The Ultimate List of Children’s Books about Pennsylvania, Philadelphia, and Pittsburgh
This page of Pennsylvania picture books, books about Pittsburgh, and books about Philadelphia contains affiliate links for which I may earn income at no cost to you.
From Pittsburgh to Philadelphia, and farm lands in between, Pennsylvania is a state of vibrant happenings and rich history. Here are some children’s books that cover Pennsylvania.
Children’s Books about Pennsylvania: Kids Books about Philadelphia
Mrs. Millie Goes to Philadelphia, by Judy Cox, illustrated by Joe Mathieu
A book where the character is very silly, and sees the major places of Philadelphia, like Independence Hall.
Recipe for Adventure: Philadelphia, by Giada de Laurentiis and Brandi Dougherty
Written by a top chef, this book focuses on the food of Philly – like 9th Street and Reading Terminal Market. A family visits Philadelphia and makes delicious discoveries.
Saving the Liberty Bell, by Megan McDonald, illustrated by Marsha Gray Carrington
Children will learn about the Liberty Bell in this book about Philadelphia and its most famous symbol.
Can We Ring the Liberty Bell, by Martha E. H. Rustad
Raising Yoder’s Barn, by Jane Yolen
This book tells a story of a barn burning down, and the Amish coming together to rebuild it as a community. This could spark a longer study into the Amish and Mennonite communities of Pennsylvania and across the country – both the positive aspects, and the areas where abuse runs rampant. It stays protected within the structures of the community
The Bears on Hemlock Mountain, by Alice Dalgiesh, illustrated by Helen Sewell
Luigi and the Barefoot Races, by Dan Paley, illustrated by Aaron Boyd
A legend from Philadelphia, this story tells of the time when children played with the neighbors outside, long before modern technology. Luigi would get into footrace challenges with anyone, and would win them, barefoot. The sites and shops of Philadelphia are seen in the book as Luigi races his friends, and they give more information about the city in the back of the book. While the story might be too good to be true, that’s what makes it memorable. It will encourage kids of today to get outside and enjoy the fresh air.
The Prison-Ship Adventure of James Forten, Revolutionary War Captive, by Marty Rhodes Figley, illustrated by Zachary Trover
This book tells about the bravery of James Forten in the American Revolution. Forten is from Philadelphia.
Pittsburgh and the State of Philadelphia: Cool Stuff Every Kid Should Know, by Kate Boehm Jerome
A Beautiful Day in the Neighborhood: The Poetry of Mr. Rodgers, lyrics by Fred Rodgers, illustrations by Luke Flowers
Hello, Neighbor! The Kind and Caring World of Mr. Rodgers, by Matthew Cordell
Lincoln’s Gettysburg Address, illustrated by James Daughtery, text by Abraham Lincoln
Just a Few Words, Mr. Lincoln: The Story of the Gettysburg Address (Young Readers, Level 4), by Jean Fritz, illustrated by Charles Robinson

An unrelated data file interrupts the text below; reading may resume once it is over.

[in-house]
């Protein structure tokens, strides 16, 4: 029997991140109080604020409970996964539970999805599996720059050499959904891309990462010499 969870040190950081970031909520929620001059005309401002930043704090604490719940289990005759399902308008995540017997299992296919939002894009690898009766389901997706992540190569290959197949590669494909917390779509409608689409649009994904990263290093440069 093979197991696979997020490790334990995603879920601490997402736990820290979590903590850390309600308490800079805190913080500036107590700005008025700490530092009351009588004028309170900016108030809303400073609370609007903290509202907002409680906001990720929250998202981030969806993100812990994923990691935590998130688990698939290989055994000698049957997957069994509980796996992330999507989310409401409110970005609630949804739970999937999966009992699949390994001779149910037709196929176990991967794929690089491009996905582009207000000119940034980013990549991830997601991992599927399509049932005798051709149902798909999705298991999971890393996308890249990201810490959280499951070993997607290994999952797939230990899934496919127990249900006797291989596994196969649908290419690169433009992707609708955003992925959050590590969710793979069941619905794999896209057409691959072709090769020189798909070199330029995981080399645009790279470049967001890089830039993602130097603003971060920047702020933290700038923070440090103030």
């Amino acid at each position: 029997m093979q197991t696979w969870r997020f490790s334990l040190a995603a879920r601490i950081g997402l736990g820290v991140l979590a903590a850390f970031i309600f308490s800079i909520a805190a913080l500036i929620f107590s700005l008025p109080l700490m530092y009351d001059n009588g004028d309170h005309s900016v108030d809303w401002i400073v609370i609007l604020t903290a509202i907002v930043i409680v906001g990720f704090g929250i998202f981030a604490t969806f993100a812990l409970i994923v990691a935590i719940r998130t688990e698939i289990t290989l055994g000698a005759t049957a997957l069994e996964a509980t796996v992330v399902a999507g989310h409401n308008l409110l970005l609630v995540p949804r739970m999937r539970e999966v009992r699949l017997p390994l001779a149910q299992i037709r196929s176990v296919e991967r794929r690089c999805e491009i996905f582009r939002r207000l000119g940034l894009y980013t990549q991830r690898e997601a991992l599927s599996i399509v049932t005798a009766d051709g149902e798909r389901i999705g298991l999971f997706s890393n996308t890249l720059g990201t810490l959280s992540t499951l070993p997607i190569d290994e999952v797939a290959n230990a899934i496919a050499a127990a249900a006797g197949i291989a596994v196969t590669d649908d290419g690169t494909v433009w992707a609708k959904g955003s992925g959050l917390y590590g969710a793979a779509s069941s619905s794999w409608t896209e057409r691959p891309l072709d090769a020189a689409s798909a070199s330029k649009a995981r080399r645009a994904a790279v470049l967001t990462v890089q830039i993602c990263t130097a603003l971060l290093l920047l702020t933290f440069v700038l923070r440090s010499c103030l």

Who Was Mister. Rodgers, by Diane Bailey, illustrated by Dede Putra
This book about Pittsburgh legend and TV children’s host Mr. Rogers tells the story of the minister who became a puppeteer and champion of Make Believe. Mister Rogers long-running program created a spin-off that still airs today, Daniel Tiger’s Neighborhood.
This book is from the “Who Is?” series (Here’s a complete Who is list, organized by country)
Chapter Books about Pennsylvania
What Was the Battle of Gettysburg?, by Jim O’Connor
Who Was Ben Franklin?, by Dennis Brindell Fradin
I Survived the Battle of Gettysburg, 1863, by Lauren Tarshis
Teachers looking for books about Gettysburg will need to look no further. This book, designed for about 2nd to 4th grade, as an easy chapter book follows a set of children who ran away from their Kentucky home to head north. They end up with a Union company right when the Battle of Gettysburg breaks out. It’s well-written for younger readers. Adults may guess the ending at one plot twist, but it has a lot of literary language hidden throughout. I include a summary and analysis of I Survived the Battle of Gettysburg, 1863 here.
Fever, 1793, by Laurie Halse Anderson
This book for 5th grade (and a good read even up to 9th grade) is about the Yellow Fever epidemic that hit Philadelphia in 1793. The book discusses how people dealt with an epidemic then, and it ties well into modern-day discussions about Covid.
Ben and Me: An Astonishing Life of Benjamin Franklin by His Good Mouse Amos, by Robert Lawson
This clearly fictional story combines a mouse living in the house of the famous Ben Franklin. The concept makes it part Littles/Borrowers, part Ratatouille, and part stepping into historical fiction. In childhood it had such an effect that I had to create a sequel (where Amos gets frozen in a block of ice, a la Captain Ameria, and wakes up not in 1776 but in 1976, ready for the disco mouse era.)
Additionally, it made me imagine, what if a revolutionary era figure arrived in the here-and-now. How would you even begin to explain television remotes and smartphones to the person? Ben Franklin may have made the first public library in the U.S., but can he understand a washing machine?
Pennsylvania Vocabulary to Highlight:
Shawnee, Ohio Valley tribe, Erie, Iroquois, Munsee Delaware, Susquehannock, and the Lenape Delaware – first residents of Pennsylvania
Quakers, Society of Friends
Philadelphia was the Nation’s Capitol
Philadelphia yellow fever epidemic, 1793 (mosquito-based illness)
Philadelphia abolition movement
Battle of Gettysburg
Gettysburg Address, by Abe Lincoln
Mister Rodgers and public television
Will Smith – West Philadelphia, born and raised
Children’s books about Pennsylvania and all 50 states. Which state will you read about next!